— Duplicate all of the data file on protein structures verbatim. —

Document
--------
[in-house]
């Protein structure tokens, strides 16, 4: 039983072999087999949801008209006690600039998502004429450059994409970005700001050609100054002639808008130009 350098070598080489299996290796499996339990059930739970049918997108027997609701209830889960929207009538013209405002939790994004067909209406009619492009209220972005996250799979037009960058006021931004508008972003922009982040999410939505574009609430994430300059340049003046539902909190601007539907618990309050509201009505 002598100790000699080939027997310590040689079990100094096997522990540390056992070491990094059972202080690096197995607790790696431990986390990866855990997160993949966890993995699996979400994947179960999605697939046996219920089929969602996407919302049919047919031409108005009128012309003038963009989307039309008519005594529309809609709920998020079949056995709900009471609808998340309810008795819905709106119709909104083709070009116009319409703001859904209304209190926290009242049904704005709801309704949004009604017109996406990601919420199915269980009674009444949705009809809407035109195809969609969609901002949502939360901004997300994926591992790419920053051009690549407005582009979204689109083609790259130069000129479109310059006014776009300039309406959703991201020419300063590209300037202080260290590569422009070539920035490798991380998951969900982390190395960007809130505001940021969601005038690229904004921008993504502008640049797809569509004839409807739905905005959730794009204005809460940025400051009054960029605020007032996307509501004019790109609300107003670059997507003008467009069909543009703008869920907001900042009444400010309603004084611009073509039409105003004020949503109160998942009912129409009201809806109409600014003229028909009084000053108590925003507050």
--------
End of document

[in-house]
């Protein structure tokens, strides 16, 4: 039983072999087999949801008209006690600039998502004429450059994409970005700001050609100054002639808008130009 350098070598080489299996290796499996339990059930739970049918997108027997609701209830889960929207009538013209405002939790994004067909209406009619492009209220972005996250799979037009960058006021931004508008972003922009982040999410939505574009609430994430300059340049003046539902909190601007539907618990309050509201009505 002598100790000699080939027997310590040689079990100094096997522990540390056992070491990094059972202080690096197995607790790696431990986390990866855990997160993949966890993995699996979400994947179960999605697939046996219920089929969602996407919302049919047919031409108005009128012309003038963009989307039309008519005594529309809609709920998020079949056995709900009471609808998340309810008795819905709106119709909104083709070009116009319409703001859904209304209190926290009242049904704005709801309704949004009604017109996406990601919420199915269980009674009444949705009809809407035109195809969609969609901002949502939360901004997300994926591992790419920053051009690549407005582009979204689109083609790259130069000129479109310059006014776009300039309406959703991201020419300063590209300037202080260290590569422009070539920035490798991380998951969900982390190395960007809130505001940021969601005038690229904004921008993504502008640049797809569509004839409807739905905005959730794009204005809460940025400051009054960029605020007032996307509501004019790109609300107003670059997507003008467009069909543009703008869920907001900042009444400010309603004084611009073509039409105003004020949503109160998942009912129409009201809806109409600014003229028909009084000053108590925003507050």